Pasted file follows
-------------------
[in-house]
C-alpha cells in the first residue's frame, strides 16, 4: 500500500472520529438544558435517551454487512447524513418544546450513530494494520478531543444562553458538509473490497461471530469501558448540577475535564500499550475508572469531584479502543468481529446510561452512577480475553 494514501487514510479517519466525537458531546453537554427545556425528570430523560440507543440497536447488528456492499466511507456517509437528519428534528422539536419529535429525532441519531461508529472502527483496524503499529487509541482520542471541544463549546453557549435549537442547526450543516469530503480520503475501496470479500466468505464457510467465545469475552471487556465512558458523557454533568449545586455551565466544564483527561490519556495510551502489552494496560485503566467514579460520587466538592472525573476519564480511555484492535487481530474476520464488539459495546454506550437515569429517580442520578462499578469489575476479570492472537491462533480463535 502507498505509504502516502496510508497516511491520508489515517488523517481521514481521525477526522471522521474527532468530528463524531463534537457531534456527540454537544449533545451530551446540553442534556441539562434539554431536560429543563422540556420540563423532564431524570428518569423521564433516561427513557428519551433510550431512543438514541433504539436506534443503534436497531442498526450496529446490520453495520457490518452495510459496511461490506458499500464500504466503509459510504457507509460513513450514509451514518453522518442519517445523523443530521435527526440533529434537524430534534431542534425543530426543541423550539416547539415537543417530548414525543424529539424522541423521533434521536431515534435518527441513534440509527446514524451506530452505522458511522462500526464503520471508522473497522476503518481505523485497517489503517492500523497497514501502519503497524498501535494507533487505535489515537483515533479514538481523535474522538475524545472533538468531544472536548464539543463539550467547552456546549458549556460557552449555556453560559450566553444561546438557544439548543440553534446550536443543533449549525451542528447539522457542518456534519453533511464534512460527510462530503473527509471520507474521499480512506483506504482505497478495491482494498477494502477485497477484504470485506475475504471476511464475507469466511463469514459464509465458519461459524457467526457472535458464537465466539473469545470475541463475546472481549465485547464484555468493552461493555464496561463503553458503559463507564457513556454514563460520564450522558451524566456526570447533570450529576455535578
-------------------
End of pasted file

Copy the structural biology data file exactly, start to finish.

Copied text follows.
[in-house]
C-alpha cells in the first residue's frame, strides 16, 4: 500500500472520529438544558435517551454487512447524513418544546450513530494494520478531543444562553458538509473490497461471530469501558448540577475535564500499550475508572469531584479502543468481529446510561452512577480475553 494514501487514510479517519466525537458531546453537554427545556425528570430523560440507543440497536447488528456492499466511507456517509437528519428534528422539536419529535429525532441519531461508529472502527483496524503499529487509541482520542471541544463549546453557549435549537442547526450543516469530503480520503475501496470479500466468505464457510467465545469475552471487556465512558458523557454533568449545586455551565466544564483527561490519556495510551502489552494496560485503566467514579460520587466538592472525573476519564480511555484492535487481530474476520464488539459495546454506550437515569429517580442520578462499578469489575476479570492472537491462533480463535 502507498505509504502516502496510508497516511491520508489515517488523517481521514481521525477526522471522521474527532468530528463524531463534537457531534456527540454537544449533545451530551446540553442534556441539562434539554431536560429543563422540556420540563423532564431524570428518569423521564433516561427513557428519551433510550431512543438514541433504539436506534443503534436497531442498526450496529446490520453495520457490518452495510459496511461490506458499500464500504466503509459510504457507509460513513450514509451514518453522518442519517445523523443530521435527526440533529434537524430534534431542534425543530426543541423550539416547539415537543417530548414525543424529539424522541423521533434521536431515534435518527441513534440509527446514524451506530452505522458511522462500526464503520471508522473497522476503518481505523485497517489503517492500523497497514501502519503497524498501535494507533487505535489515537483515533479514538481523535474522538475524545472533538468531544472536548464539543463539550467547552456546549458549556460557552449555556453560559450566553444561546438557544439548543440553534446550536443543533449549525451542528447539522457542518456534519453533511464534512460527510462530503473527509471520507474521499480512506483506504482505497478495491482494498477494502477485497477484504470485506475475504471476511464475507469466511463469514459464509465458519461459524457467526457472535458464537465466539473469545470475541463475546472481549465485547464484555468493552461493555464496561463503553458503559463507564457513556454514563460520564450522558451524566456526570447533570450529576455535578